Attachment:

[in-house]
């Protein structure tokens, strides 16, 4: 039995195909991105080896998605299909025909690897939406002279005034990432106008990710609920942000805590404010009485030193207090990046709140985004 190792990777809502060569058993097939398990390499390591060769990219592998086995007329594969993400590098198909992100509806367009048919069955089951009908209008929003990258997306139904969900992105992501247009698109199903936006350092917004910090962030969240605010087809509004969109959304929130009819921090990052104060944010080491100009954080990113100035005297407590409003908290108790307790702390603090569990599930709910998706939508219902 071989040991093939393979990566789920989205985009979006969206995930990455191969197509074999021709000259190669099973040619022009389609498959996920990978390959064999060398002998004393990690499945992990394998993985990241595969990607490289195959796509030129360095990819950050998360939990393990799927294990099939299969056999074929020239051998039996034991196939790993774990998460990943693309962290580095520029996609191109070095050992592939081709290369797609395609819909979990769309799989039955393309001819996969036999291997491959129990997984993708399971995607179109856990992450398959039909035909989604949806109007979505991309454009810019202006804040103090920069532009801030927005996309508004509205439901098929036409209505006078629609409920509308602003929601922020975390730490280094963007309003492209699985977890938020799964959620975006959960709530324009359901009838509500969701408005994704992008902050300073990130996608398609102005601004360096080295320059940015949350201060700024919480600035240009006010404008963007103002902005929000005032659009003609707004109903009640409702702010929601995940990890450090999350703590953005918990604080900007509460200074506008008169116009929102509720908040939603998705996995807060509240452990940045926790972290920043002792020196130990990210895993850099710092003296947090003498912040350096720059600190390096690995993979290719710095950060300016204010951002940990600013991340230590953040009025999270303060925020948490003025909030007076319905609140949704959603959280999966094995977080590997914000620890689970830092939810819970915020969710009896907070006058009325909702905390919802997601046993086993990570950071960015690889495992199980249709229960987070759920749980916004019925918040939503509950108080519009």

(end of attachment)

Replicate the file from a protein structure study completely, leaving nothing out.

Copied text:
[in-house]
């Protein structure tokens, strides 16, 4: 039995195909991105080896998605299909025909690897939406002279005034990432106008990710609920942000805590404010009485030193207090990046709140985004 190792990777809502060569058993097939398990390499390591060769990219592998086995007329594969993400590098198909992100509806367009048919069955089951009908209008929003990258997306139904969900992105992501247009698109199903936006350092917004910090962030969240605010087809509004969109959304929130009819921090990052104060944010080491100009954080990113100035005297407590409003908290108790307790702390603090569990599930709910998706939508219902 071989040991093939393979990566789920989205985009979006969206995930990455191969197509074999021709000259190669099973040619022009389609498959996920990978390959064999060398002998004393990690499945992990394998993985990241595969990607490289195959796509030129360095990819950050998360939990393990799927294990099939299969056999074929020239051998039996034991196939790993774990998460990943693309962290580095520029996609191109070095050992592939081709290369797609395609819909979990769309799989039955393309001819996969036999291997491959129990997984993708399971995607179109856990992450398959039909035909989604949806109007979505991309454009810019202006804040103090920069532009801030927005996309508004509205439901098929036409209505006078629609409920509308602003929601922020975390730490280094963007309003492209699985977890938020799964959620975006959960709530324009359901009838509500969701408005994704992008902050300073990130996608398609102005601004360096080295320059940015949350201060700024919480600035240009006010404008963007103002902005929000005032659009003609707004109903009640409702702010929601995940990890450090999350703590953005918990604080900007509460200074506008008169116009929102509720908040939603998705996995807060509240452990940045926790972290920043002792020196130990990210895993850099710092003296947090003498912040350096720059600190390096690995993979290719710095950060300016204010951002940990600013991340230590953040009025999270303060925020948490003025909030007076319905609140949704959603959280999966094995977080590997914000620890689970830092939810819970915020969710009896907070006058009325909702905390919802997601046993086993990570950071960015690889495992199980249709229960987070759920749980916004019925918040939503509950108080519009």